Five Tips for Crisis Communication

The following is part of a series of guest posts by local leaders, originally appear on the Shafer Leadership Academy site.. This post is authored by Jessica Shrout, owner of Circle Three Branding. She recently facilitated an SLA Lunch & Learn titled “Too Nice to Lead”. 


As a brand or a leader (you have a personal “brand” that your leadership promotes – even if you didn’t intend it that way), every move you make impacts marketing – from the things you say on the phone to the suppliers you choose to use. Everything you do sends a message to customers or followers about who you are, what you stand for, and how you do business. How you choose to react during tumultuous times is being watched by your target audience who will then choose which brands and leaders they trust and where to go for service in the future.

The potential crises that may arise and affect your marketing include everything from a national or regional crisis to a weather- or facilities-related disaster—or even a company or personal embarrassment. You may do your best to avoid conflict, but the most seasoned leaders know that these things happen – take COVID-19, for instance. Your best chance for survival is to have a crisis communication plan that is just as thoughtfully prepared as any physical emergency plan your company has in place.

The exact course of action will vary based on your brand, your customers, the platforms you use, and the extent of the crisis (and this can change so quickly), but there are some steps you can take that will provide clarity and help you choose a course of action.

Make sure your crisis communication plan includes these steps:

  • Pause all upcoming posts, events and promotions. Automated social media posting services are a wonderful tool, but autopilot can be a curse when your tongue-in-cheek pre-planned post about “Taco Tuesday” launches right after the news breaks about a somber event or a company crisis.
  • Take a breath. Don’t act until you have taken a moment to consider your options. There is a callous rush to be among the first to respond to an event with #thoughtsandprayers. Unless you are a news agency rushing to inform the public, this is an unnecessary risk. Take a break. Feel your emotions but keep them separate from the brand’s needs.
  • Review your brand guidelines and company policies. Is there a policy in place about responding to an event like this? How would your brand voice speak about it if your brand was a person? Talk to management and the legal team. Listen to how your co-workers are handling it. Explore what your brand demographic is saying.
  • Choose a course of action. You can always opt not to comment – and that may be the wisest option for your brand. Evaluate the potential response from your fan base for all your options. Ensure you have your team’s approval (and company alignment) on whatever course you choose and always act with sincerity. Your options include:
    “Going Dark”—No messaging at all. This would be a day with no posts or comments from you or the company.
    “Ops Normal”—Posting like normal, no acknowledgement of the issue. It’s a risky but sometimes good choice when there is an issue like a celebrity death that has little effect on your brand but may cause a disturbance if you post about it. Sometimes it’s best to ignore it and continue like normal.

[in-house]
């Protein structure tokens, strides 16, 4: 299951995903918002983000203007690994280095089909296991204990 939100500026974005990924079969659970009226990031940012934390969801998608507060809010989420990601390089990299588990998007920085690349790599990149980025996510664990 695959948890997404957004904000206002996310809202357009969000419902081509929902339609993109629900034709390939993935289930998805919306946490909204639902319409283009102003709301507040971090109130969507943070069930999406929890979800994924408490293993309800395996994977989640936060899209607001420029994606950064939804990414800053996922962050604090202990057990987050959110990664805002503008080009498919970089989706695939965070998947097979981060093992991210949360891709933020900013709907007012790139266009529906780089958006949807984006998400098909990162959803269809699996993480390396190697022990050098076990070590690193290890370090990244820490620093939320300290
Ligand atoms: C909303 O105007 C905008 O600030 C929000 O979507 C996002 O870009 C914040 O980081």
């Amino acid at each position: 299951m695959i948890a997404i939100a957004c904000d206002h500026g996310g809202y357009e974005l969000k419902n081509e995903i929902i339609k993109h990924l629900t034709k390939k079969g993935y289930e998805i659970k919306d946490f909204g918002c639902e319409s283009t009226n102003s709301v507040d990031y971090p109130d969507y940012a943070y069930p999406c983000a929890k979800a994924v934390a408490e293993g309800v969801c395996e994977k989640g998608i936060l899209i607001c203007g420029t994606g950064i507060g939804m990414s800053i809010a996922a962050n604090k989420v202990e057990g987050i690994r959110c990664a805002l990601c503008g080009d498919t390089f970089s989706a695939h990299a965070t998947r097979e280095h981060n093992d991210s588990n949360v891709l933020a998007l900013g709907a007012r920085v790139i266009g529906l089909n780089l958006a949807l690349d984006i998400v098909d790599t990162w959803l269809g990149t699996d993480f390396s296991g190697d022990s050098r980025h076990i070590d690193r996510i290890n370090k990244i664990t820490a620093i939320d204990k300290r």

Acknowledgement—Posting or releasing some statement and otherwise going dark out of respect or company protocol.
    Hybrid schedule—An acknowledgment of the issue followed by your normal posting schedule. This is a good option when your brand has to say something, but you don’t need to close operations – and you want to avoid the overkill phenomenon where all your followers see is similar crisis messaging from all the brands they follow. It get’s boring. If it’s acceptable for your brand to send out posts, do so: we’re hungry for fresh, unrelated-to-the-crisis content.
  • Plan to fail. Even the sincerest post can trigger offense in someone: let’s call this a “micro crisis.” Not posting at all can also be a problem for some brand fans—”Hey, aren’t you guys going to say anything about this?!” Decide how you’ll handle the potential positive and negative responses and inform your team so that everyone is prepared, and emotions remain under control. When a micro crisis occurs and things get heated in the comments of your well-meant post, stop and step away from the computer. Go back to the beginning of this list and go through the steps again to formulate a plan to resolve this micro crisis.

That Said: Don’t Be Afraid to Take Risks
Some of the best marketing has come from someone brave enough to take lemons and make lemonade. Do you remember the Super Bowl XLVII blackout? Nabisco “won the Internet” with an incredibly well-timed tweet about how you can still dunk your Oreo cookies in the dark. Their marketing staff was well-versed in the brand’s guidelines and positioning and were prepared to respond to any Super Bowl-related events—and you can bet they had a disaster plan in place just in case that tweet did not go over well with fans. A “crisis” is a marketer’s time to shine.

In marketing and communications, you need to take every opportunity as a serious chance to promote the brand and its values even if it’s something as simple as the messages that go out during a pandemic. Providing fresh, interesting content could catapult your brand to stardom, but be careful: your customers are watching.

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